I’m really thrilled to be part of a friendly HDR Collaboration with a group of talented photographers. Each week or so, one of us offers a set if his own set of bracketed images for us all to put his own spin on. This week was my turn. I chose an image I shot about a year ago and a good old-fashioned corner store in Lowell, Massachusetts.
Cote’s Market has been in operation, by the same family for 98 years. They sell a good variety of basic groceries, but specialize in home-made meals and soups including beef chili, pork pies, spinach pie, american chop suey, and especially their fresh baked beans, which are sold fresh at Cote’s and several other stores in the area.
What, never heard of american chop suey? Its a New England thing. Its a thing of beauty. A staple at school cafeterias throughout the boston area (at least when I was a kid). Elbow macaroni, tomato sauce and fresh ground beef.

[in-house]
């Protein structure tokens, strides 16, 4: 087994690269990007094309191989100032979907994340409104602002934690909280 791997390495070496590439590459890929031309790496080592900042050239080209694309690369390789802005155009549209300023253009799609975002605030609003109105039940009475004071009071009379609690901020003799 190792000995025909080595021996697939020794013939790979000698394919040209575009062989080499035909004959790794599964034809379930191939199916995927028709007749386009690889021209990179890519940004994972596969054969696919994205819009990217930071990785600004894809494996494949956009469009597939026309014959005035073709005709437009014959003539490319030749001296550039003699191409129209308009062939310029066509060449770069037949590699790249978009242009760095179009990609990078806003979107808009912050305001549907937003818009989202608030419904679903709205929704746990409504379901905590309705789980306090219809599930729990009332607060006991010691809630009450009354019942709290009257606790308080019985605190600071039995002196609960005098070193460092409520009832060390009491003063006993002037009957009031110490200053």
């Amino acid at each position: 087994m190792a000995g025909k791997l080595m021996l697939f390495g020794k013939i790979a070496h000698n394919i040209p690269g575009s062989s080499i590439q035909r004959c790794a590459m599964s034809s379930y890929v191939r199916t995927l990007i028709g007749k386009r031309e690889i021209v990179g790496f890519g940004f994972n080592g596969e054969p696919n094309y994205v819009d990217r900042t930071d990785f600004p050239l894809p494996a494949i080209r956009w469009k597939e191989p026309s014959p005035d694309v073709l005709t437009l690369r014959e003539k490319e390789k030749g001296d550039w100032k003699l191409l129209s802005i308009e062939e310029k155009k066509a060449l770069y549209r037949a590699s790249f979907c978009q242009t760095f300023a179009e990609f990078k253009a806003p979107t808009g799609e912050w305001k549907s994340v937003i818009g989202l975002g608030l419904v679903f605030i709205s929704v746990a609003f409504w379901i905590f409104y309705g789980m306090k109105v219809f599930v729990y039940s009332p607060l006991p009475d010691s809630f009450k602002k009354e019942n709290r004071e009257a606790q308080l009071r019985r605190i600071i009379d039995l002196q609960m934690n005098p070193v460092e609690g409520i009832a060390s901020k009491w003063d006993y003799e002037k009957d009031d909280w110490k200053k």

I chose this image for a couple of reasons. Firstly, I love HDR, not only for the richness in tonal value you can extract from a scene, but for its ability to enhance texture. This image is a perfect example. Secondly, I’m attracted to images that let you get lost in the details. Maybe its the “Where’s Waldo” in me. I don’t know.
Anyway, without further ado, here is collaboration: Pork Scrap:
Rather than trying to get cutesy about leading the eye, I decided to try to bring out the best in each stamp, making them as organic and three-dimensional as possible. Each stamp has a history that should be seen and celebrated.
In order to do this, it was necessary to distinguish the stamps from the background as much as possible without making the scene look overly contrived, and to tone down certain distractions such as the bright red and DOT-orange $2.25 labels.
The image was constructed of twelve layers and associated +/- masks, probably one operation per stamp if I were to count them all up.
I had big fun with this bracket set, and will fondly remember this as the day I went Vegan.